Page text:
Plate 524, 1–2
Accession Numbers 86.AE.211.1 and 86.AE.211.2
By 1968–83, Walter and Molly Bareiss (Bareiss numbers 307 a and 307 b; an inventory card for the vase references a letter dated February 14, 1968); 1983–86, the Mary S. Bareiss 1983 Trust; 1986, sold to the J. Paul Getty Museum.
Shape and Ornament
Two non-joining fragments of shoulder and body with base of handle at left of 86.AE.211.2. Figural decoration on the body set in panel framed by a double row of ivy leaves between black lines at the sides. Trace of tongue pattern around the handle root. Interior black.
Charioteer mounting quadriga. Given the feline, the sacred animal of Dionysos, probably a Dionysiac scene.
86.AE.211.1 (on right of image) preserves the forepart of a quadriga with standing horses facing right. Forepart of a spotted feline stands facing left at right. Preserved mouth of a horse, maybe looking at the feline. Breast bands and reins on the horses.
86.AE.211.2 (on left of image) preserves the rear of a charioteer facing right. He leans forward to mount the quadriga and is dressed in a chiton and himation. Part of his kentron (goad) is preserved against his himation.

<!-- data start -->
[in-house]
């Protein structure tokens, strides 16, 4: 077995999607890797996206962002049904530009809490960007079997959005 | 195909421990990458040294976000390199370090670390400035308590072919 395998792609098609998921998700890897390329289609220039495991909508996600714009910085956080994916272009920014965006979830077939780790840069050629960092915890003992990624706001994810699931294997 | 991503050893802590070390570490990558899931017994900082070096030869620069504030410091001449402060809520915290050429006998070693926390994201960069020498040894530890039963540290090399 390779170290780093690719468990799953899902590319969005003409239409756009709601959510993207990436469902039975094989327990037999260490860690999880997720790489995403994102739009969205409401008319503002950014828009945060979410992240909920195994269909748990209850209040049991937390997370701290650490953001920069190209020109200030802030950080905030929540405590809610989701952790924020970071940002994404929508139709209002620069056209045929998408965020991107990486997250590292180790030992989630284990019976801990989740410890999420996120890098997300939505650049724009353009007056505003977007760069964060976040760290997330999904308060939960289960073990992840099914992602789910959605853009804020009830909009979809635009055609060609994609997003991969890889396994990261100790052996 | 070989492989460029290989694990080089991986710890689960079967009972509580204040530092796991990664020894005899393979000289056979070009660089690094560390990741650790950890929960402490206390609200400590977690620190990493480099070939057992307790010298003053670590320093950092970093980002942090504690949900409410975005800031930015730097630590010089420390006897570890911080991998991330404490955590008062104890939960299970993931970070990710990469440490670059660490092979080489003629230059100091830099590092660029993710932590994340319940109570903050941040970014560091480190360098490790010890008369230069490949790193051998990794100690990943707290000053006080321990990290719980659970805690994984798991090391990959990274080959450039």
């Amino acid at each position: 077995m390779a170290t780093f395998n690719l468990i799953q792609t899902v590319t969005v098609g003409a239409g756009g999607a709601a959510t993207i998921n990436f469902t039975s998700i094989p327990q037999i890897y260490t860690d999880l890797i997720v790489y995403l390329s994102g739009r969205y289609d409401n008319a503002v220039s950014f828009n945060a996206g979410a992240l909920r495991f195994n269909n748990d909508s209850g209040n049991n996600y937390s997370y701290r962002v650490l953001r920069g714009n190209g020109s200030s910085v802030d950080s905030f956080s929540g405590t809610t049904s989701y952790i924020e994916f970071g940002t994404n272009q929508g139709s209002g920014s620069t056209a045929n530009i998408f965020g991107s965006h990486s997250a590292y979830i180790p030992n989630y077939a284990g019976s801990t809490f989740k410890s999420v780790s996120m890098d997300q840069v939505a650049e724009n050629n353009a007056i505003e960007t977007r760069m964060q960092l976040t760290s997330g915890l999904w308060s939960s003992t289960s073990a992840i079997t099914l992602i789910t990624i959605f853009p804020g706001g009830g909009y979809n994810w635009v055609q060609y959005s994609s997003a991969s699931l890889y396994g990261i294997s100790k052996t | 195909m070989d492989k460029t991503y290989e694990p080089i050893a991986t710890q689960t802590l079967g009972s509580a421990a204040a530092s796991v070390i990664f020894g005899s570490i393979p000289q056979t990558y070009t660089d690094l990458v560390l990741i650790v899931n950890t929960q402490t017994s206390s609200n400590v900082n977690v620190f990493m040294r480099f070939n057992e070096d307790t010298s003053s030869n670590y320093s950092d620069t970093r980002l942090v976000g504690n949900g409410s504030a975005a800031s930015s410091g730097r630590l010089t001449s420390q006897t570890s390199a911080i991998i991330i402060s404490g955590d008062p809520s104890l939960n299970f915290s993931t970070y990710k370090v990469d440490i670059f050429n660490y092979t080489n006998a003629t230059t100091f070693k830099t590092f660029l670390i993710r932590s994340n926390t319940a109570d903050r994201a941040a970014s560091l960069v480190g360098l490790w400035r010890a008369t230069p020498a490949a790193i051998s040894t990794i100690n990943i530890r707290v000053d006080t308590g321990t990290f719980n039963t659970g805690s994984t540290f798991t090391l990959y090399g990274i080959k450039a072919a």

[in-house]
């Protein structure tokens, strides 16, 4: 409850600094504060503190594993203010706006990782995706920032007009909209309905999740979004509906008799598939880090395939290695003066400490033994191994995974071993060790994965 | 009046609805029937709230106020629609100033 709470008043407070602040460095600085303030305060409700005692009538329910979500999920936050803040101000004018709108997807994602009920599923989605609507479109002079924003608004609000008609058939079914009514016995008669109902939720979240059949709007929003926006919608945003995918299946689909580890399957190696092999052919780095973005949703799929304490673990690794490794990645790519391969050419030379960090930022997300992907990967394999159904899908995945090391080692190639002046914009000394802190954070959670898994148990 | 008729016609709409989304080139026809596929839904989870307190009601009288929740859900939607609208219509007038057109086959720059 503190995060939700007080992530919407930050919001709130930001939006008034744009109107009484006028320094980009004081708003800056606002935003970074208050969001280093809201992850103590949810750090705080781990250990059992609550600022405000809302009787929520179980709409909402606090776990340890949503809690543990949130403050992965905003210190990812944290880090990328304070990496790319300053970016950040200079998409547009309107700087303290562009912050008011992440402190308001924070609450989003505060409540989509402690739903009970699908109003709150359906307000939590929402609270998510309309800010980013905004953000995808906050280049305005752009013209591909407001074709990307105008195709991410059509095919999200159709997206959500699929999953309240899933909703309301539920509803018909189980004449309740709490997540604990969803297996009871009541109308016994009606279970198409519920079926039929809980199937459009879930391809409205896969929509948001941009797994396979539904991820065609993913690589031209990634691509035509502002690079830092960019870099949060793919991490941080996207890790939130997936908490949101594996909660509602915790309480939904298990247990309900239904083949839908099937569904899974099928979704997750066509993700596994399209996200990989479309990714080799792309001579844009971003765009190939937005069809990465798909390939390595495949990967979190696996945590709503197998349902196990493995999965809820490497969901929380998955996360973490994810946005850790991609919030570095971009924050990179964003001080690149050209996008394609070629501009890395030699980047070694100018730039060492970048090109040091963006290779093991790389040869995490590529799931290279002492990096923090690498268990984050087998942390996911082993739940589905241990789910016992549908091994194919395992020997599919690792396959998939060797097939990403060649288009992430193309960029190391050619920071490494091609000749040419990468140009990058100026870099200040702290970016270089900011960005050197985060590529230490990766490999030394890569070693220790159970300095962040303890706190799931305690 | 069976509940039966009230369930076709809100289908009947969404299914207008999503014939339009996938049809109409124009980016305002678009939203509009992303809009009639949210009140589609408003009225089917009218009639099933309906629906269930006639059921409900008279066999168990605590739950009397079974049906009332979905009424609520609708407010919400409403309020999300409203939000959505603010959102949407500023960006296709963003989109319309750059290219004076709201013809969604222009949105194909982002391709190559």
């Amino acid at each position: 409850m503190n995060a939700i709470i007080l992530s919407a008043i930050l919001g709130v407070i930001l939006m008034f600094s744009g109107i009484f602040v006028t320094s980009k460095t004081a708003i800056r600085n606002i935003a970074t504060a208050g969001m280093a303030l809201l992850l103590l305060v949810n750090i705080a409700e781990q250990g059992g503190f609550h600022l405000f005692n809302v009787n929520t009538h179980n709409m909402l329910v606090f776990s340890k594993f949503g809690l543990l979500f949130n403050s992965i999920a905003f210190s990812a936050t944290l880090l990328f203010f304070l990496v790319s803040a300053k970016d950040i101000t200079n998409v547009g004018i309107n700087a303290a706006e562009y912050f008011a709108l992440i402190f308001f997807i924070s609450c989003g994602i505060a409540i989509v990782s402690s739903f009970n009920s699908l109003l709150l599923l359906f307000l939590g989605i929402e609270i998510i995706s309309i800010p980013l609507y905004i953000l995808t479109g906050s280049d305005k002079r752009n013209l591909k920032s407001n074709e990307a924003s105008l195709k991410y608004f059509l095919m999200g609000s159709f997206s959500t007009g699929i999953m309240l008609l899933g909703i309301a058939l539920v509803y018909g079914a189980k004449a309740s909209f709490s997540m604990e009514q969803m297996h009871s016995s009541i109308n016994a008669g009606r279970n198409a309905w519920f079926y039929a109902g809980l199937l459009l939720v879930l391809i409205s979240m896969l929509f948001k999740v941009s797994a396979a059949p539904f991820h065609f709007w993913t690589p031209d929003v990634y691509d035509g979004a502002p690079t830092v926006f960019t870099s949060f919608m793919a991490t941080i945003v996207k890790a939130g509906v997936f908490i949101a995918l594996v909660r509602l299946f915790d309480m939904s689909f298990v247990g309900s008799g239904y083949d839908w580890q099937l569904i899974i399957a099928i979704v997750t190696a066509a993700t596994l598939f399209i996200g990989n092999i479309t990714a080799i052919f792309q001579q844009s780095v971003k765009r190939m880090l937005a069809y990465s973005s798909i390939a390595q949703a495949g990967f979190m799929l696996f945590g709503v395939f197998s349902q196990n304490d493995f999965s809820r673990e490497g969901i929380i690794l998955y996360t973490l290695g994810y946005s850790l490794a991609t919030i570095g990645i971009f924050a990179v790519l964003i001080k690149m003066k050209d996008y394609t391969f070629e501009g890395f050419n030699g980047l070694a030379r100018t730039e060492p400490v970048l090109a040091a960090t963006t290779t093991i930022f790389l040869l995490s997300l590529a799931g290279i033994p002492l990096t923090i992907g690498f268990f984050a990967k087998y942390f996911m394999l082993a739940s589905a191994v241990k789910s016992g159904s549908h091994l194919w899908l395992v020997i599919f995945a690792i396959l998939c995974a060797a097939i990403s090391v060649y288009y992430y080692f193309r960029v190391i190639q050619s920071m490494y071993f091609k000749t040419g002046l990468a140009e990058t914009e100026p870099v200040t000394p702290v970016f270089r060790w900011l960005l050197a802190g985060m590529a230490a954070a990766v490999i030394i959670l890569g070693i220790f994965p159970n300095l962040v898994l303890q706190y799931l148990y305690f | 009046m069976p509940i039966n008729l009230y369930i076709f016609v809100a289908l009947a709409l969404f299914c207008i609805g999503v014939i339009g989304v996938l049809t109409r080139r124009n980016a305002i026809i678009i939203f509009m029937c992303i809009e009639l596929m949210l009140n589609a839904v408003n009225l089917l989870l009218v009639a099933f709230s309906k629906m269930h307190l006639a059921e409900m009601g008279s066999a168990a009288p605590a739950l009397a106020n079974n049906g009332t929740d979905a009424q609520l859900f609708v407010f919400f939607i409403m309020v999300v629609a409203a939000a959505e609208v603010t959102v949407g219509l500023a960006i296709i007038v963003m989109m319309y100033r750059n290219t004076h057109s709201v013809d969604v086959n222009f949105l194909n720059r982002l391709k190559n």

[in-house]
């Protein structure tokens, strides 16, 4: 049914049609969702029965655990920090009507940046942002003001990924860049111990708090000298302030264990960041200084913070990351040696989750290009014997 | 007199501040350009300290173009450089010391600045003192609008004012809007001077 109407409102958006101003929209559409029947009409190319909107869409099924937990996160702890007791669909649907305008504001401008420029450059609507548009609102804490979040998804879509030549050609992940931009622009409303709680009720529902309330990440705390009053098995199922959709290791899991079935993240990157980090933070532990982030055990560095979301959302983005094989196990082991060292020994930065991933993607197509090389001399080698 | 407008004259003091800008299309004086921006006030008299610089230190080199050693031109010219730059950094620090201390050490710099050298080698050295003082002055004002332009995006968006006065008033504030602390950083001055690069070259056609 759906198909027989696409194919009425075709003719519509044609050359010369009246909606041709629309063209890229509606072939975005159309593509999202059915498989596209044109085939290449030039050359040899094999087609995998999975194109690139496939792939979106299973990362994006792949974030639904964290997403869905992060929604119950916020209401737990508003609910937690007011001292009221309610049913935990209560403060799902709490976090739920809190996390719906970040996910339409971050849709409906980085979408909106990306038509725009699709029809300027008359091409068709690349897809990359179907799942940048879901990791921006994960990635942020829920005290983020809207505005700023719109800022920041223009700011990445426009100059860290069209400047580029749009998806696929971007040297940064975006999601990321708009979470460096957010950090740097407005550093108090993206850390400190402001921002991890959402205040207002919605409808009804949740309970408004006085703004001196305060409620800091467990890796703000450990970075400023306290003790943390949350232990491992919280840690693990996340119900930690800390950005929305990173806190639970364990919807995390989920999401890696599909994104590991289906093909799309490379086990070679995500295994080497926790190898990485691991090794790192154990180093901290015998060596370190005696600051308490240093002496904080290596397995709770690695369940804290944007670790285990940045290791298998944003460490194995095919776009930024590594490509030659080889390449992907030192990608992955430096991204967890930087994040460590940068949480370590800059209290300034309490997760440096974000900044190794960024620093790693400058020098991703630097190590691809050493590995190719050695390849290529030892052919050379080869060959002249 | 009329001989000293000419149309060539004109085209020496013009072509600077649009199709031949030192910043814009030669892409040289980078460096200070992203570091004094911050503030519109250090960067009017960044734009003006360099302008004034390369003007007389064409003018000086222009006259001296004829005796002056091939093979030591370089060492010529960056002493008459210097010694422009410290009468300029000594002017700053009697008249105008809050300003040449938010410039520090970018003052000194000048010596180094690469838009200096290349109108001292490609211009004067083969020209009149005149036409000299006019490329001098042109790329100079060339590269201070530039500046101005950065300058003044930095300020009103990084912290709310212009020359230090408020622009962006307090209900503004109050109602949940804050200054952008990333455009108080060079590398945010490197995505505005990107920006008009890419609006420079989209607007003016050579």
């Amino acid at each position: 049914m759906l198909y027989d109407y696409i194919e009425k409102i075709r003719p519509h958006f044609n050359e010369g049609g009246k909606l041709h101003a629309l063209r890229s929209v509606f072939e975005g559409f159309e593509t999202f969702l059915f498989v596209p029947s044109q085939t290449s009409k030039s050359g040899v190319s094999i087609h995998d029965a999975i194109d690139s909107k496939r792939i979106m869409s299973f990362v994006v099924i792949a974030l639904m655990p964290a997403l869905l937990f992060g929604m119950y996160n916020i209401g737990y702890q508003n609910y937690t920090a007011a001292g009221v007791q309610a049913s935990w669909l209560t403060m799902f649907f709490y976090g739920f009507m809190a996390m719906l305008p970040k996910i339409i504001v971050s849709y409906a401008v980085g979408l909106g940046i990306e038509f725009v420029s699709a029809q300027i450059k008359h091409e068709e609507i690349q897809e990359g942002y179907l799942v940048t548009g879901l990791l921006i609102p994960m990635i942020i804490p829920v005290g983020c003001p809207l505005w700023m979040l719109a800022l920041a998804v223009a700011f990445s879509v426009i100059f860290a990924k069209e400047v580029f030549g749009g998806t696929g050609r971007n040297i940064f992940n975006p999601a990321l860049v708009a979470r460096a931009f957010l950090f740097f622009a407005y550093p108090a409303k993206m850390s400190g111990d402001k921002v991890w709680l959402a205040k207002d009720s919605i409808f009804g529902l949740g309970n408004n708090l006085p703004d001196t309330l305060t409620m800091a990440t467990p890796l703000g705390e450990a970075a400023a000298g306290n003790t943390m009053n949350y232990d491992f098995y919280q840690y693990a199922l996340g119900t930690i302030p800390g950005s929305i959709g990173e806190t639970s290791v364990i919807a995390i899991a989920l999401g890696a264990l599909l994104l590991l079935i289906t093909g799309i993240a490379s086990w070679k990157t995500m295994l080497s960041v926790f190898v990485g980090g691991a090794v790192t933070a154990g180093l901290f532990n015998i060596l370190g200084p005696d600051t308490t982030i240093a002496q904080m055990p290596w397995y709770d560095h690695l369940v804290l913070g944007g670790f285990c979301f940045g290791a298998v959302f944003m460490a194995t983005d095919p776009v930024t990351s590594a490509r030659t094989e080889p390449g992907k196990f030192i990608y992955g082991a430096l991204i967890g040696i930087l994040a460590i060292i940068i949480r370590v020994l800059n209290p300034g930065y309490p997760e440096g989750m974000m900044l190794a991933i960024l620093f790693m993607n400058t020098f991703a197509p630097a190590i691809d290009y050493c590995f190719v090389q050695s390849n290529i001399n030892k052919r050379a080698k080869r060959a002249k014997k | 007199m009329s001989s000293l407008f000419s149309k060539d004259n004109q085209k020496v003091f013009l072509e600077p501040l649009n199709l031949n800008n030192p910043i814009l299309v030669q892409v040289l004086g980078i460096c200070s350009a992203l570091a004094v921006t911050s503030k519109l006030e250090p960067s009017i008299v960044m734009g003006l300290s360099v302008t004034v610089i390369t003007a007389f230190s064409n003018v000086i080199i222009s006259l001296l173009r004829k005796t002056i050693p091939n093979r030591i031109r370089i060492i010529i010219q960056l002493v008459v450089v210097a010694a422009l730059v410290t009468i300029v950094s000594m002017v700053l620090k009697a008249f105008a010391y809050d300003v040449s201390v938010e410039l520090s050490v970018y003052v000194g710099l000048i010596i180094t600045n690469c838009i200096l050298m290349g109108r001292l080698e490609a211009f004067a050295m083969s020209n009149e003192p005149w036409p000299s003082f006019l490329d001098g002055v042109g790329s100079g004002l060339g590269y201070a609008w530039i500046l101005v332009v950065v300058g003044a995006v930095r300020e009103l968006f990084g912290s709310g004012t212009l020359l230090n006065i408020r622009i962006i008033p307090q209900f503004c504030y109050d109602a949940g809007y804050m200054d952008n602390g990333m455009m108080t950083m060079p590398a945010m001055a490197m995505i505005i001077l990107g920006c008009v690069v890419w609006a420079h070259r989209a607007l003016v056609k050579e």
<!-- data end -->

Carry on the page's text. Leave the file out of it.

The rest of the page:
Attribution and Date
Attributed to Near the Eucharides Painter by J. R. Guy. Circa 480 B.C.
Dimensions and Condition
86.AE.211.1: Maximum preserved dimension 15.4 cm. 86.AE.211.2: Maximum preserved dimension 11.2 cm. Glaze pitted in places inside.
Preliminary sketch. Relief contour. Dilute glaze: muscles of horses, folds of chiton.
“Acquisitions/1986,” Abbreviation: GettyMusJThe J. Paul Getty Museum Journal 15 (1987): 160–61, no. 7.
For the feline, cf. that on a column-krater attributed by Beazley to the manner of Myson, though with some similarities to the Eucharides Painter: Berlin, Antikensammlungen 31404 (Abbreviation: ARV2J. D. Beazley. Attic Red-Figure Vase-Painters. 2nd ed. Oxford, 1963 243.4; Abbreviation: Beazley Addenda2Beazley Addenda: Additional References to ABV, ARV2 & Paralipomena. 2nd ed. Compiled by T. H. Carpenter with T. Mannack and M. Mendonça. Oxford, 1989 202; A. Ashmead, “Greek Cats: Exotic Pets Kept by Rich Youths in Fifth-Century BC Athens as Portrayed on Greek Vases,” Expedition 20, no. 3 : 42, fig. 9; Abbreviation: CVACorpus Vasorum Antiquorum Berlin, Antikensammlung 11 [Germany 86], pl. 5). L. Berge challenged Beazley’s attribution to the manner of Myson and suggested the Eucharides Painter, as I was informed by Dr. E. Langridge-Noti, who also believes that this krater could be attributed to or closely related to the Eucharides Painter.